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Rev. Pirie Mitchell after a recent Sunday service at Avondale United in Stratford, Ont. Mr. Mitchell became a United Church minister at 60 and now is almost 76. He is wrapping up an interim assignment where he helped to guide the merger of two United church congregations. (Glenn Lowson/The Globe and Mail)

This is the second in a Reflections series that features retirement-age Canadians. We ask them how their plans for this stage of their lives have played out.

At the age of 58, Pirie Mitchell was ready and able to leave a 25-year career in teaching with a full pension.

But early retirement from the classroom in 1999 simply gave him the freedom to pursue a boyhood ambition to become a United Church minister. Ordained at 60, Rev. Mitchell worked until age 71 when he wrapped up six years as a church minister in nearby St. Marys, Ont.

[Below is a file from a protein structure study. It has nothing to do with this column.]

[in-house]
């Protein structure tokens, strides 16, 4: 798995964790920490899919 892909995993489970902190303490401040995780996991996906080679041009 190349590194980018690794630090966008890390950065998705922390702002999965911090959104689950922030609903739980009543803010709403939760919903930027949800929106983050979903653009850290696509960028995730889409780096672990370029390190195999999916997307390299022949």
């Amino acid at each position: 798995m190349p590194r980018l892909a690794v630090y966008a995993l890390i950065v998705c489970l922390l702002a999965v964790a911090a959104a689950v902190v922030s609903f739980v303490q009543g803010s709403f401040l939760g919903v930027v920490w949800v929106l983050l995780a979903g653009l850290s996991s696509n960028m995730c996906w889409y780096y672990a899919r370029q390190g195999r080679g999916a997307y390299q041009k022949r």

The retirement lasted one year. In 2012, he returned to work as an interim minister assigned by the United Church to help congregations facing challenges, such as declining membership. Now, after almost four years in Stratford to assist two churches successfully complete a merger, he heads to Palmerston, another southwestern Ontario parish, to work three days a week for the next two years.

“There has never been a moment when I said ‘I can’t wait to retire’ after I started the ministry,” says Mr. Mitchell, who turns 76 next month.

He credits his freedom to pursue a life-long ambition – at a stage in life when others would be retired – to decisions he took decades ago to build a nest egg on more than a teacher’s pension.

“Everyone thinks it is a gold-plated pension,” he says. “Yes, it is geared to inflation but things cost more.”

Mr. Mitchell talks to parishioners after Sunday service at in Stratford, Ont. His ‘put away for tomorrow’ philosophy gave him the freedom to retire as a teacher and pursue his second career as a minister. (Glenn Lowson/The Globe and Mail)